Q: Can you begin to see the relationship between stitching and drawing?
Yes, the more I draw now the more I think in terms of stitch and texture. Also when looking at other peoples work and pictures I find myself drawn to those with marks that would translate to stitch well.
Q: Where you able to choose stitches that expressed the marks and lines of your drawings?
Yes, I was able to translate my drawings into stitch. As I was working on the drawings I had an Idea of the marks the stitch would make so experimented there before starting the stitching part of the project.
Q: Did you choose the right source material to work from?
Yes, apart from the textural one that ended up more of an experiment in stitching with Felt and fleece rather than sticking with the subject matter. I did the two last pieces following a day’s felting workshop where I made a sheet for the first of my planned pieces but then began thinking of how the fleece and felted tubes could be incorporated into embroidery and sort of went off into a tangent. My intention had been to create a piece influenced by the limpet sketches and it sort of does follow that but the colours are all wrong.
Q: Do you think your samples work well irrespective of the drawing? Or is your sample merely a good interpretation of your drawing?
I think my samples take a few steps further than the drawings I produced. The first sample was from looking at the abstract Expressionist painters. I was looking at the marks that they made and how they would translate to stitch. The idea of having all the stitches going across but the colour patches flowing down (Ad Reinhardt and Jack Tworkov). The idea of having the stitching criss-crossing each other randomly, but placed in specific areas (Ernest Briggs and Albert Kotin). I particularly liked the white dots on the Mark Tobey painting and loved the effect they made on the felt. I have always drawn black lines round coloured areas so it seemed natural to embroider black round the colour, the pattern inside the black lines were me having a go at the textures needed for the limpets.
Looking back at it now I think I have embroidered like I draw. I have an idea that I have drawn, but that develops each time I recreate it, taking influences from what I have been recently thinking about, looking at or experimenting with. I like the fact that the samples are an extension of my sketch book and hope that they will all lead to some interesting finished work.
Q: Which did you prefer – working with stitch to create textures or working with yarns to create textures? Which worked best for you and why?
I think I like using the embroidery silks best but I did enjoy sewing the fleece and felt onto fabric. I would like to have a go at folding the fabric to create textures. I think it is the stitch I like however as the primary texture, changing the style, thread and method to create texture
Q: Do you prefer to work from a drawing or by playing with materials and Yarns to create an effect? Which method produced the most interesting work?
I think I like to work with a mixture of both. In my sketch books I can work on ideas quickly, making marks and experimenting with colour. I like to do the same with stitch just playing with the textures the stitch makes. When I then take both these experimental things together and I look at interpreting drawings into stitch other possibilities emerge and the ideas change and mutate again. It is following this that the most interesting things emerge for me.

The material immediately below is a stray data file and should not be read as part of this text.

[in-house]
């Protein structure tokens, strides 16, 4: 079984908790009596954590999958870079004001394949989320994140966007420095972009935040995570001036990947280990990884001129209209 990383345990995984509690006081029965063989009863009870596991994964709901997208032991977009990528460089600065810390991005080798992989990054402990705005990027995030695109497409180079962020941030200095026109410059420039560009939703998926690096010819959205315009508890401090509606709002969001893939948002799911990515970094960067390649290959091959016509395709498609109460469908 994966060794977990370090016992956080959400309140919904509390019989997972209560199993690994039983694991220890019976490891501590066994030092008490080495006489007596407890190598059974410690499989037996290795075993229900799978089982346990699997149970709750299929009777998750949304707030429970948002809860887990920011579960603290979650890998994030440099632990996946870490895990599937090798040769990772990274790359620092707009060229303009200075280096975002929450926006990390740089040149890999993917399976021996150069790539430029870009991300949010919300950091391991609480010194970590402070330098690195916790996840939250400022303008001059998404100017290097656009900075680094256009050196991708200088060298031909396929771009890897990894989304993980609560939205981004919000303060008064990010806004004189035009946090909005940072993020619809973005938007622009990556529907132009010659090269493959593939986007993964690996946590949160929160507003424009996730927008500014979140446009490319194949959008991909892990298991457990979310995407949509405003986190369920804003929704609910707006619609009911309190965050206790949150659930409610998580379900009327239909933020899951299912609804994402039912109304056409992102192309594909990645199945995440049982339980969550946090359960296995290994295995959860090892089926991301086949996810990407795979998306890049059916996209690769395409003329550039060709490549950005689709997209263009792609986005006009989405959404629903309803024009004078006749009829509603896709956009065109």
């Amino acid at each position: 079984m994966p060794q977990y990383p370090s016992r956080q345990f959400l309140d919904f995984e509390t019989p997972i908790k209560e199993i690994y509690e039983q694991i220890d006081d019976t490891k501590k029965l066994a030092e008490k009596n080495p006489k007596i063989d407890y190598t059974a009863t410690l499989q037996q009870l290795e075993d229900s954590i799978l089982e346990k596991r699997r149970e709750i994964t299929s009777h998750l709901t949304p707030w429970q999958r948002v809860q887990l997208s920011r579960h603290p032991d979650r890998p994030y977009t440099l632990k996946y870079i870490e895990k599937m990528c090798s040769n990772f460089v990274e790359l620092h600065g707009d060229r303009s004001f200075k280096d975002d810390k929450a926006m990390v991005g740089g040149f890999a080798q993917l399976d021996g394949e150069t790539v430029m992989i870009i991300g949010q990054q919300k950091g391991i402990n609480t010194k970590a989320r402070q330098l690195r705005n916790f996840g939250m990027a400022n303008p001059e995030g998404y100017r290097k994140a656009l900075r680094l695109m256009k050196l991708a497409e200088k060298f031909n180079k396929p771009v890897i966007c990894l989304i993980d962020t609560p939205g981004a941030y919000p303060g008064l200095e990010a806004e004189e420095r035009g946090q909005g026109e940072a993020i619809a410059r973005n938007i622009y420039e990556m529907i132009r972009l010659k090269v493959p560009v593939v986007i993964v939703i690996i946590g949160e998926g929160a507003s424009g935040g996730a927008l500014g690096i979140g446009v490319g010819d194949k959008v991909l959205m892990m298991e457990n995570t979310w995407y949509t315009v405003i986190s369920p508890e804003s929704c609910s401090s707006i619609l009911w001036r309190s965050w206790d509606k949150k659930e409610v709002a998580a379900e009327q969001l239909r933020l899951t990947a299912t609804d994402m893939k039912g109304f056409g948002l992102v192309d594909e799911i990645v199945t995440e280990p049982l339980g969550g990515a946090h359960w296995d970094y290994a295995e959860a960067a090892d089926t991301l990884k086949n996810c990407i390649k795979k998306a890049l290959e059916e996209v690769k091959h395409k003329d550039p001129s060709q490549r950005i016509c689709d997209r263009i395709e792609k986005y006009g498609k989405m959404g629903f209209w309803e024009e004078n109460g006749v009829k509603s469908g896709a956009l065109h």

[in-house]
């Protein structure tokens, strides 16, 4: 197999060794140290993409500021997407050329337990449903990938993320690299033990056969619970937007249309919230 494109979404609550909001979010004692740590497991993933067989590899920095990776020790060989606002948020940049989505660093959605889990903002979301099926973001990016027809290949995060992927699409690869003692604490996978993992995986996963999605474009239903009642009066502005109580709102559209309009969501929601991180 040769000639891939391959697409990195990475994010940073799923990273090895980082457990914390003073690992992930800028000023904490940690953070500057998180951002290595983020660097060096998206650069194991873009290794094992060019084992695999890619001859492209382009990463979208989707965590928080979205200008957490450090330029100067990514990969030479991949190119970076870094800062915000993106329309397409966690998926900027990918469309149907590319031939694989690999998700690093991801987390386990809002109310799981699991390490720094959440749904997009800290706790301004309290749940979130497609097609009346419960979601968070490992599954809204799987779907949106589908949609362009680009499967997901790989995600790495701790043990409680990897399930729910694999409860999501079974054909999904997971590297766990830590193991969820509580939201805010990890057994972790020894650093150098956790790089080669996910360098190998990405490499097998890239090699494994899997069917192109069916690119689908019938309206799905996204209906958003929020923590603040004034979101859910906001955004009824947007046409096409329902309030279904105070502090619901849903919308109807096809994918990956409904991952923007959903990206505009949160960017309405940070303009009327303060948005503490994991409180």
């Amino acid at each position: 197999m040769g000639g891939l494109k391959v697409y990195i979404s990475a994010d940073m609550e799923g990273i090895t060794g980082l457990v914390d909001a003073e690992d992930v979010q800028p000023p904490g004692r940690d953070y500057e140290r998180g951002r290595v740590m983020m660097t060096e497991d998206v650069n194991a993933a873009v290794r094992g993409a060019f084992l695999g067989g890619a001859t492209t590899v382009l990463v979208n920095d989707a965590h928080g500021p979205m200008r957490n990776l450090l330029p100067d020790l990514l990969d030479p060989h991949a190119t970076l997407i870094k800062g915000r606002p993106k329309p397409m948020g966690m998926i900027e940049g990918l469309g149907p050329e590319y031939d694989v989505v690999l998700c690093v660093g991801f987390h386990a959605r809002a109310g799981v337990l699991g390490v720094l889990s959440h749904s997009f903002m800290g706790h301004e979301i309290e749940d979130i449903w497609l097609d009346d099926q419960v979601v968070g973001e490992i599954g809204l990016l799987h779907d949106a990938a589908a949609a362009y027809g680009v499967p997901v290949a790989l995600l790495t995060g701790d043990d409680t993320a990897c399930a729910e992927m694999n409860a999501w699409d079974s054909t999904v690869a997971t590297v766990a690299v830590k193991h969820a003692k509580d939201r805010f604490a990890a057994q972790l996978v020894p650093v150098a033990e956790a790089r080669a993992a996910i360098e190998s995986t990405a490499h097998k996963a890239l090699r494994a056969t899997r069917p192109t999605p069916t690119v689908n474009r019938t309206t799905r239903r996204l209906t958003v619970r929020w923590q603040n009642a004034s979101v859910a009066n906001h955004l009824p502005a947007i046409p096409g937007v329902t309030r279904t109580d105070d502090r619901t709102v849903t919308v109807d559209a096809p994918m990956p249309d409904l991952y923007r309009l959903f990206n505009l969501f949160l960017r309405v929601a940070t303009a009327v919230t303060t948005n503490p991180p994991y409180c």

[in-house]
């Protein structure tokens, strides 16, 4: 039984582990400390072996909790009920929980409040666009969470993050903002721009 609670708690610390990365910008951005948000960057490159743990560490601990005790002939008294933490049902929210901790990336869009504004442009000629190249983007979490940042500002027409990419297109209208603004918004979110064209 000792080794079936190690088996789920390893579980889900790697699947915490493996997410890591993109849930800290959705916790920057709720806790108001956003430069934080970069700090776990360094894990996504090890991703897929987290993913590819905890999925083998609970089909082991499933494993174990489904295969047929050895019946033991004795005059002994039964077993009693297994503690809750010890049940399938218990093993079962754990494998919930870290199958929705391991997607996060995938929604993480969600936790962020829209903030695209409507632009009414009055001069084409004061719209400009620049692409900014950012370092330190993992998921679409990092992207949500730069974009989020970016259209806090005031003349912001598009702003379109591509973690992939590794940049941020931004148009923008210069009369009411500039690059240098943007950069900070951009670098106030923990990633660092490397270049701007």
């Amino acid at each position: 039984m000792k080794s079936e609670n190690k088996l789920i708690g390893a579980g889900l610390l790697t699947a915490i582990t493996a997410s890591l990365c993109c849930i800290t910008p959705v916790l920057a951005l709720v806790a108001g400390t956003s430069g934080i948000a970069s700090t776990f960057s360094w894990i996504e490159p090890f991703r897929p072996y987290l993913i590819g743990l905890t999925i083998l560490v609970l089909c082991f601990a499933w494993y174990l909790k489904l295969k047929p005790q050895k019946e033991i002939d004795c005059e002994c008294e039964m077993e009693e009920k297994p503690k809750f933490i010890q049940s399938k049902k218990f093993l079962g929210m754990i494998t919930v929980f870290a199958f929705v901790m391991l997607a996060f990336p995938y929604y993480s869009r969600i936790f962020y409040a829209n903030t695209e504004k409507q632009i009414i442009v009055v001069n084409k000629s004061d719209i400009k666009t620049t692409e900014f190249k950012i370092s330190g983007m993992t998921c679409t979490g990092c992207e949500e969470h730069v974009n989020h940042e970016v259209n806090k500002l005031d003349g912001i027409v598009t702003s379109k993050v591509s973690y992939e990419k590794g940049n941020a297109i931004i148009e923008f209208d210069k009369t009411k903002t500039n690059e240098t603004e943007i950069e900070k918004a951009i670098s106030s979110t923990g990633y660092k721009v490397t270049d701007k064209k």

Q: Are there any other techniques you would like to try? Are there any samples you would like to do in a different way?
I would like to experiment with folding fabric and incorporating quilting to create texture but this seemed to not really follow the brief as we were just looking at stitch and thread. I would also like to have had time to dye or paint on fabric before stitching on it.
Q: Is there anything you would like to change in your work?
Perhaps plan a little more prior to the exercises, also read through the entire chapter so as to get a good idea as to the flow of the work required. I felt like I was jumping about and repeating myself in the last part of the projects. Also allow much more time for the stitching as I am doing all by hand. Perhaps look at stitching on the machine as a first layer finishing off by hand.
I really enjoyed making my stitch samples and it was fun to try out all the different stitches, also copying the mark making exercises into stitch. I am not entirely sure that I followed the brief from then on and at times found it very confusing as to what it was that you were looking for me to produce. This has been one of the reasons that I have taken a little longer to finish than expected. I was stuck as to what to do next. In the end however I did what I felt would be the most helpful for what I liked doing and hope that it is ok. The sewing exercises also took much longer to do than the time allocated on the hand-out but I think that must be because I am doing it all by hand.
I think I have experimented with stitch but not with a wide variety of thread. Perhaps in the future exercises I need to look into using a more varied range. I think also I could work closer with my drawings and the stitching. I have very much enjoyed experimenting with ideas in my sketch book and the first block of samples on the felt were great fun to do. I could have carried on with that for days but was running out of time. The textural piece I have struggled with but I think mainly with my concerns about it not following the brief. I do like what I have made and hope it answers the brief enough.